Midterm polls a ‘referendum’ on Duterte’s drug war? Not quite

May 16, 2019 - 4:34 PM
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Teddy Locsin Jr.
Philippines' Secretary for Foreign Affairs Teodoro Locsin Jr. (Reuters/Piroschka van de Wouw, file)

Top diplomat Teodoro “Teddy” Locsin Jr. perceived the results of the midterm elections as a “referendum” for the administration’s lethal war on drugs, even as the polls were of the public’s perception of policies.

Locsin tweeted this on May 15 after results from the unofficial tally showed that nearly all the senatorial candidates in so-called Magic 12 are allied with the administration.

“The senatorial elections were not a referendum in favor of Charter Change either, the death penalty, and jailing minors. The elections were a referendum on Duterte and his war on drugs,” the foreign affairs secretary said.

He emphasized: “He and the war just won.”

According to latest surveys on drug war, majority of Filipinos are also satisfied with the drug war despite criticisms by human rights organizations, academe and observers.

A Social Weather Stations (SWS) survey in 2018 about it showed 78% adult Filipinos said they were satisfied with the campaign.

However, a wider majority of 96% are not in favor of the war’s method of killing, leading to the deaths of thousands of urban poor.

“It’s not like they’re turning a blind eye (to the killing) but they’re really worried about the drug problem,” Steven Rood, a fellow-in-residence at pollster SWS, said in a previous interview.

In another related survey, 95% of Filipinos considered it important to capture drug suspects alive and 66% of them said the number of illegal drug users have decreased in their area.

However, these are only results from opinion polls.

What Locsin missed is that the electorate’s preference over candidates is mainly due to their prominence rather than the policies or campaigns they support such as illegal drug trade.

Drug sting after the relaunch of Oplan Tokhang (The STAR/Edd Gumban)

President Rodrigo Duterte endorsed eight of the 12 personalities who made it to the top 12 or winner’s circle in the latest partial and unofficial tally.

These are Francis Tolentino, Bato dela Rosa, Bong Go, Kiko Pimentel, Cynthia Villar, Sonny Angara, Pia Cayetano and Imee Marcos.

The only opposition is reelectionist Bam Aquino who clinched the 12th spot.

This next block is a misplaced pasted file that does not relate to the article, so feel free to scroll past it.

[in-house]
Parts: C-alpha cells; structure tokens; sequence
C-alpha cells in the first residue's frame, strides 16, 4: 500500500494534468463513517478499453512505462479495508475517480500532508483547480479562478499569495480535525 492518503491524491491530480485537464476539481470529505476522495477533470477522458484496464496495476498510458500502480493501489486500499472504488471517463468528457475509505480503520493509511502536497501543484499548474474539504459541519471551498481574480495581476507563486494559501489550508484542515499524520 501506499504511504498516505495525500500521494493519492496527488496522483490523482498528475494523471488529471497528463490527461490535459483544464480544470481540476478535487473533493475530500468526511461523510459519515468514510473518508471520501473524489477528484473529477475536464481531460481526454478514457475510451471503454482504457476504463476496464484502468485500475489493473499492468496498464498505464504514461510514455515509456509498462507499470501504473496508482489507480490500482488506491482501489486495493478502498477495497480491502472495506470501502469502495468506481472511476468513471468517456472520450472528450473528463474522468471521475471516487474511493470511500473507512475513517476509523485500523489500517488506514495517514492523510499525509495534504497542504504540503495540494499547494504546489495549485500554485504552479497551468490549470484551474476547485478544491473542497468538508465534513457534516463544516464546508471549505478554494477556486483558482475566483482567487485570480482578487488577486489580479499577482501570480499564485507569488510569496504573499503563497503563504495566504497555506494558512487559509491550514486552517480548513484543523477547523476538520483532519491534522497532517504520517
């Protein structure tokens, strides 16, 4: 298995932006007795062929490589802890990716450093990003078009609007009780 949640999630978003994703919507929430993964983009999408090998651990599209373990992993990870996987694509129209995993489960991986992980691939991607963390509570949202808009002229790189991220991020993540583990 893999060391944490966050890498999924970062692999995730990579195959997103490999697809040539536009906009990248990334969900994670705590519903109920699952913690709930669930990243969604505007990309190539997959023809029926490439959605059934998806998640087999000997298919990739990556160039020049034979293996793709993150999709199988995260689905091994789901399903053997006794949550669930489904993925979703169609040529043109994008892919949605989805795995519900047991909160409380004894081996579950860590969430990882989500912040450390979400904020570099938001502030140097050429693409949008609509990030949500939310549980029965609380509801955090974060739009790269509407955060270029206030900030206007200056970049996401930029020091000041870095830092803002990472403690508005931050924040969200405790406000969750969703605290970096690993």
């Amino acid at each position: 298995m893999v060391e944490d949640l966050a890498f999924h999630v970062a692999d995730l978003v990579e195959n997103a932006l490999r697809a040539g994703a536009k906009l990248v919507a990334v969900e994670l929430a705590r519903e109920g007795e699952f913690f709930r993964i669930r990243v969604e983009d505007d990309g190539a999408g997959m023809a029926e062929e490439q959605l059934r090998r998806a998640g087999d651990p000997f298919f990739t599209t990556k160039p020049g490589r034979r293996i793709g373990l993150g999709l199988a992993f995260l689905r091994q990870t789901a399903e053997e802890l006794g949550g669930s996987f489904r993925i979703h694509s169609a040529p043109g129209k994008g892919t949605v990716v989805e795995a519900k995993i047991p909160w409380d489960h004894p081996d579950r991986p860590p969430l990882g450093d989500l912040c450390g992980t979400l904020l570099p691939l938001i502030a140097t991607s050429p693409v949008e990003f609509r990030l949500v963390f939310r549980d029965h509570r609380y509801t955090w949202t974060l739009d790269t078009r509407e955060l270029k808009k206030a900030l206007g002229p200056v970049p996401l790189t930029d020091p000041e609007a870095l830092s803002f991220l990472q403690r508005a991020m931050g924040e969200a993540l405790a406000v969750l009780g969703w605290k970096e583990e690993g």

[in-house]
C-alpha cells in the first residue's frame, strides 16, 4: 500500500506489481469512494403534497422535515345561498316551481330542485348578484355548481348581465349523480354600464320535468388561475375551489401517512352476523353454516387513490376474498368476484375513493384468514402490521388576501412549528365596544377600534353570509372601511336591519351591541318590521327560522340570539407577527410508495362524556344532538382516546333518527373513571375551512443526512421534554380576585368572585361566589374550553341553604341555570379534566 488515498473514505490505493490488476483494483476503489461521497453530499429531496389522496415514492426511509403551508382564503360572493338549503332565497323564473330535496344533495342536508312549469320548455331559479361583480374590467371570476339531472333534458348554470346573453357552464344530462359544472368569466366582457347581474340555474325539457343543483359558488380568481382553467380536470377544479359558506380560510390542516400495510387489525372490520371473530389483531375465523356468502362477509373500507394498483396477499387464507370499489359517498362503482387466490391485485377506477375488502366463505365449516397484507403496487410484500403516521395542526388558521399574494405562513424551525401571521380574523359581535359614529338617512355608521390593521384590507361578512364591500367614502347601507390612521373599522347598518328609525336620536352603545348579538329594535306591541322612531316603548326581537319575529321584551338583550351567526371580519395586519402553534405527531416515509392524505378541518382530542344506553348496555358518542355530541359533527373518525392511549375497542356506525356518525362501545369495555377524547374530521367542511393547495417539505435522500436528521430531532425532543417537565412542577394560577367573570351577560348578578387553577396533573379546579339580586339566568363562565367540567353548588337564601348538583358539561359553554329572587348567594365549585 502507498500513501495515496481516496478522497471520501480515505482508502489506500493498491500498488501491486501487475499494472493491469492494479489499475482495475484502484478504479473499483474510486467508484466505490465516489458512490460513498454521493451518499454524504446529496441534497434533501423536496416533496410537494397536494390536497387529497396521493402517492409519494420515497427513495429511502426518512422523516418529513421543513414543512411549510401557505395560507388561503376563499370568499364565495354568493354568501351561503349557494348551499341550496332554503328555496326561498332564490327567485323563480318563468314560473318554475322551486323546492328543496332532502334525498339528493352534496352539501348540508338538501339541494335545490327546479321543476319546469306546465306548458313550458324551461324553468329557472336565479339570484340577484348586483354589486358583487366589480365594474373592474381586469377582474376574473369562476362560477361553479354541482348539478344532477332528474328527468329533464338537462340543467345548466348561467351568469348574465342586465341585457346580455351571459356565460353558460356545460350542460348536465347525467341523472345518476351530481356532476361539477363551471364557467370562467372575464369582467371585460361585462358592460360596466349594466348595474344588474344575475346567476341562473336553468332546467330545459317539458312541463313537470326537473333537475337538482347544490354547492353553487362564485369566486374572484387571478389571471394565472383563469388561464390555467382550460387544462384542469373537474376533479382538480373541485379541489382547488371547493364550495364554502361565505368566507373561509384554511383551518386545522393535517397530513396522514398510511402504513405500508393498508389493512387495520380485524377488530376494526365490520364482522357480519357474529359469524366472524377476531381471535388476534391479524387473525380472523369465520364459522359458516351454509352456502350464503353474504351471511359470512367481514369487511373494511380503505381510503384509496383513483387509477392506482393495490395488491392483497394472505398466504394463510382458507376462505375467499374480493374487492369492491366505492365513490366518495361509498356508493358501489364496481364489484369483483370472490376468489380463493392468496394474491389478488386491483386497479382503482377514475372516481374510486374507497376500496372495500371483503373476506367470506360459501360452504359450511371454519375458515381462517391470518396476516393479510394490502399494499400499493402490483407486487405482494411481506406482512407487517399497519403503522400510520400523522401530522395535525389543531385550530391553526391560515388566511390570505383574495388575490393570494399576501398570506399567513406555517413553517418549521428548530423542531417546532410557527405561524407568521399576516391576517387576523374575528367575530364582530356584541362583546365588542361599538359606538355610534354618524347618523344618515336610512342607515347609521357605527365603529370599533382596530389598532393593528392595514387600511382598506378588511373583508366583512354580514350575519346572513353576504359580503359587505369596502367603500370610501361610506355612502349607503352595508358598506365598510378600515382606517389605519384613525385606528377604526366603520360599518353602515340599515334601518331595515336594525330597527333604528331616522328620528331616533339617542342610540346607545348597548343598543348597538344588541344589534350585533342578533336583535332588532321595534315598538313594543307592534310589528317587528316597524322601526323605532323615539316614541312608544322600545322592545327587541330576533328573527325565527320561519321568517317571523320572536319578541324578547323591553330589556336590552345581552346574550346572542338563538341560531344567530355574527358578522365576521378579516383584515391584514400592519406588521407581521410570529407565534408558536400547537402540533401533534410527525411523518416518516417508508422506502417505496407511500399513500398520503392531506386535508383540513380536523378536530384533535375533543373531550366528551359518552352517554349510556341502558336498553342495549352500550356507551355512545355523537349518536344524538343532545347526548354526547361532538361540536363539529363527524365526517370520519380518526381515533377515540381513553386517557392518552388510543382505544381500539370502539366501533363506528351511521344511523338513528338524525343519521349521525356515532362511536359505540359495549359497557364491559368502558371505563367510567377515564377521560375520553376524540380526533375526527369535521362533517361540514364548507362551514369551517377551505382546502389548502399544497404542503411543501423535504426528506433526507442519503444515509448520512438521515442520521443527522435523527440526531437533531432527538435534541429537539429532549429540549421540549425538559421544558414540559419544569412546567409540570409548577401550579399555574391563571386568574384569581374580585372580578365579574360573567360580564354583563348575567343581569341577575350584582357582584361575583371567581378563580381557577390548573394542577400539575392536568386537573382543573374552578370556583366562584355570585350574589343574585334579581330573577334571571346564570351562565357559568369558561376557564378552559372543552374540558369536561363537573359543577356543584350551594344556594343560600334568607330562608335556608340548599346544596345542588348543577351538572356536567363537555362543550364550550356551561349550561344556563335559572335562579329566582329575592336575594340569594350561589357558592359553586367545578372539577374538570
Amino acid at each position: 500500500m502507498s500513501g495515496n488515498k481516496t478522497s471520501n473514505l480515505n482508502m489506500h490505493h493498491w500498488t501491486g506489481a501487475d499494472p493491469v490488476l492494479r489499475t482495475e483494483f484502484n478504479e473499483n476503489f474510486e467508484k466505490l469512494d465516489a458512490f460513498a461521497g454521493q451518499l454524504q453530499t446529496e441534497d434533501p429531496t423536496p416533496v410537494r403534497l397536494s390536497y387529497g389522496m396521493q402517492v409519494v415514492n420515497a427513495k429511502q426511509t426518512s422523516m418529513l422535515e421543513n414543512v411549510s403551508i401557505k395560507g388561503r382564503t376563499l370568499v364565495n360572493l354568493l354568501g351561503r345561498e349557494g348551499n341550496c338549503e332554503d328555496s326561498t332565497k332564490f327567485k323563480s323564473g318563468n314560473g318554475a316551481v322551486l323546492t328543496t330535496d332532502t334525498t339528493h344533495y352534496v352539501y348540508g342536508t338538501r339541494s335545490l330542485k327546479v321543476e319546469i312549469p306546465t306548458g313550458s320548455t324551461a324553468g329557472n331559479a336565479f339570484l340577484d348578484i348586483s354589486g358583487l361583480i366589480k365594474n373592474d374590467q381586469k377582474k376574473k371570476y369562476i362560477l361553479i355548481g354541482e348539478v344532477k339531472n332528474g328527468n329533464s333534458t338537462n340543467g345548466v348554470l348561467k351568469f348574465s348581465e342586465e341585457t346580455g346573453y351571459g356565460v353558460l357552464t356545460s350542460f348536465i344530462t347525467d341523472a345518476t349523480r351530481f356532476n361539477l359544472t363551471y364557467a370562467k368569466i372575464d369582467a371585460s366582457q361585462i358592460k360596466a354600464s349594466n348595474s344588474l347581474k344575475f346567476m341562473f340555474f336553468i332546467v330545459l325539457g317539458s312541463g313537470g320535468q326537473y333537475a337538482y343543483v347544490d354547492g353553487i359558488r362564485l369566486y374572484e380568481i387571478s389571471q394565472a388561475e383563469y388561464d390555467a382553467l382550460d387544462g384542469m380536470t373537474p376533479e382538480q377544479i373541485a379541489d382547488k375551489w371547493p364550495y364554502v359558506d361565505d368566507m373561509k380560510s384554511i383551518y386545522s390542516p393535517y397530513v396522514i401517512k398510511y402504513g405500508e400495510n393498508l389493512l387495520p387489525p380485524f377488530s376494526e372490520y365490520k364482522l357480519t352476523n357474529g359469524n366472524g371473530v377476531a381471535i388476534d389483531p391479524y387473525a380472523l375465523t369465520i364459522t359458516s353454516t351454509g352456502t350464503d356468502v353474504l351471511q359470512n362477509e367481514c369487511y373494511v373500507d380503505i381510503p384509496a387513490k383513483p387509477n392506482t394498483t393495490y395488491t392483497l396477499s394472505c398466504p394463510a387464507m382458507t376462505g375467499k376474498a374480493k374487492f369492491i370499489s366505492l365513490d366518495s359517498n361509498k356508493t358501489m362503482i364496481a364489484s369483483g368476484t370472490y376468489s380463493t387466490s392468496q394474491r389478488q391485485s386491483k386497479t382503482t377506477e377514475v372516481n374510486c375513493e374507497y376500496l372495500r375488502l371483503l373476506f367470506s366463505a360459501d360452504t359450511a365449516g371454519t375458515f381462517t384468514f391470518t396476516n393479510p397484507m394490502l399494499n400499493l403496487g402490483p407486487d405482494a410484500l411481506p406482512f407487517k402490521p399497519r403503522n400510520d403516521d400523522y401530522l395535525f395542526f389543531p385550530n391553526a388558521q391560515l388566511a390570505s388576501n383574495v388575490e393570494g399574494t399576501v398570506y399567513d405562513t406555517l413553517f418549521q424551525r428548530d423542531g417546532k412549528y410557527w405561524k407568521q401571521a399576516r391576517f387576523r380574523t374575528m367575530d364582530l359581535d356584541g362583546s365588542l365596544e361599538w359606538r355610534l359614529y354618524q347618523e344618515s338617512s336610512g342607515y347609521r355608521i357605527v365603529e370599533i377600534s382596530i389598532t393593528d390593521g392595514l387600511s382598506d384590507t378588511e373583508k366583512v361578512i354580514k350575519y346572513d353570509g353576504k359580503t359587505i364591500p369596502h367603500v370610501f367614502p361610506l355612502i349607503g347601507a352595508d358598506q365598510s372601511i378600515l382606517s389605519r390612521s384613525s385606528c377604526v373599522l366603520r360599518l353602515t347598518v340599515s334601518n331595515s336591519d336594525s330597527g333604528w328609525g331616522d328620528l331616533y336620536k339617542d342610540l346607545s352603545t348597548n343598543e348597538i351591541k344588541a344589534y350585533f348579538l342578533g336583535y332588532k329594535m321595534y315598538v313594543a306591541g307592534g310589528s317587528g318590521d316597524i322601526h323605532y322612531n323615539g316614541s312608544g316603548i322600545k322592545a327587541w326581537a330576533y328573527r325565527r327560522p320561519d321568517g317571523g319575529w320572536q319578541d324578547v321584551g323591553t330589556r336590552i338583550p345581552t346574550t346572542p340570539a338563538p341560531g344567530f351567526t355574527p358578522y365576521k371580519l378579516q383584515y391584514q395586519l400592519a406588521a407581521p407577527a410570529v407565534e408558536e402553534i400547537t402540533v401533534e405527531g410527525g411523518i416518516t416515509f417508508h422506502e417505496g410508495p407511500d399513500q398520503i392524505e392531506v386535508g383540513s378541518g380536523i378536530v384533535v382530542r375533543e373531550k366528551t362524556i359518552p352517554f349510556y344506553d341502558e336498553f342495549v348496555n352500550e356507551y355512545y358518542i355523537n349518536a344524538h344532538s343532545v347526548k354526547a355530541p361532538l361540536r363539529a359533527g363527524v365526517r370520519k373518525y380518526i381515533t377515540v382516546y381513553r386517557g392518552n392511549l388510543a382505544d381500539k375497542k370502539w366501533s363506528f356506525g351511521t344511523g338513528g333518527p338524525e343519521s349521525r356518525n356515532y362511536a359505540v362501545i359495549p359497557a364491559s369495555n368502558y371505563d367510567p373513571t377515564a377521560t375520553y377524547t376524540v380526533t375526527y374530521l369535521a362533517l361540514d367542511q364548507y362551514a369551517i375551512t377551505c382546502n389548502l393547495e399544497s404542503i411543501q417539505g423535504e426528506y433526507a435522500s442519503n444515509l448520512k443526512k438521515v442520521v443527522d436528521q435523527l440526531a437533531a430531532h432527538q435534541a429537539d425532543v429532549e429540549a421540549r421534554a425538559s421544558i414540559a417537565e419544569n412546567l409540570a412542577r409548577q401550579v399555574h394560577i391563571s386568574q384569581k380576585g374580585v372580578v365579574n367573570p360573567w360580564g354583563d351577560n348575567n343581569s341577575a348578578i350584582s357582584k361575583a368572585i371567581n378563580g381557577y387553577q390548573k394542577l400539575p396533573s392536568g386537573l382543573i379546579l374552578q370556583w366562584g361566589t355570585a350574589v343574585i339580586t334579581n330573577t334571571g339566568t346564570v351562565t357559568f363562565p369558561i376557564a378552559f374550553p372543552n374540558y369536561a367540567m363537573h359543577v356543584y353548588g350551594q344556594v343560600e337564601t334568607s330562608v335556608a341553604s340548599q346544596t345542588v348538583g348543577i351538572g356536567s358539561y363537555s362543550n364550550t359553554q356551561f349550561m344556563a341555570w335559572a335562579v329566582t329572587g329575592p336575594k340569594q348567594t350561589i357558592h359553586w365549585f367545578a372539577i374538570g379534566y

Popularity contest

Pulse Asia President Ronald Holmes explained that name recall or awareness about a public figure is an important factor in shaping voters’ choice.

“It’s the power of television. It’s the power of media. And television is, of course, easily accessible. There’s universal access to television. You do not have necessarily to get in the news, you can be simply one of those who play a role in an entertainment show,” Holmes said in an interview on the ABS-CBN News Channel.

He cited former Sen. Lito Lapid whose return to acting at ABS-CBN’s “Ang Probinsyano” boosted prominence to the public thus more chance to win.

Lapid also sits at the 7th place in the partial tally without spending as much as other leading senatorial candidates.

VIEW: Results of the Senate race on Philstar.com

In an his article titled “Candidates and Voting Choice,” Australian National University political science professor Ian McAllister wrote that the popularity of a person’s political party or organization also affects the voters’ view of the aspirant.

“Popular feelings about parties are strongly associated with the direction and strength of partisan attachments,” McAllister observed.

McAllister said that partisanship can change voter views in two ways:

“First, partisanship can shape how voters view candidates and the candidate traits and qualities they regard as important. Second, as partisanship declines, it can provide candidates with more independence, freed from the necessity of following party rules and policies.”

The popularity of a candidate, however, is only superficial. The public should learn to look for the public figure’s educational background and experience in governance.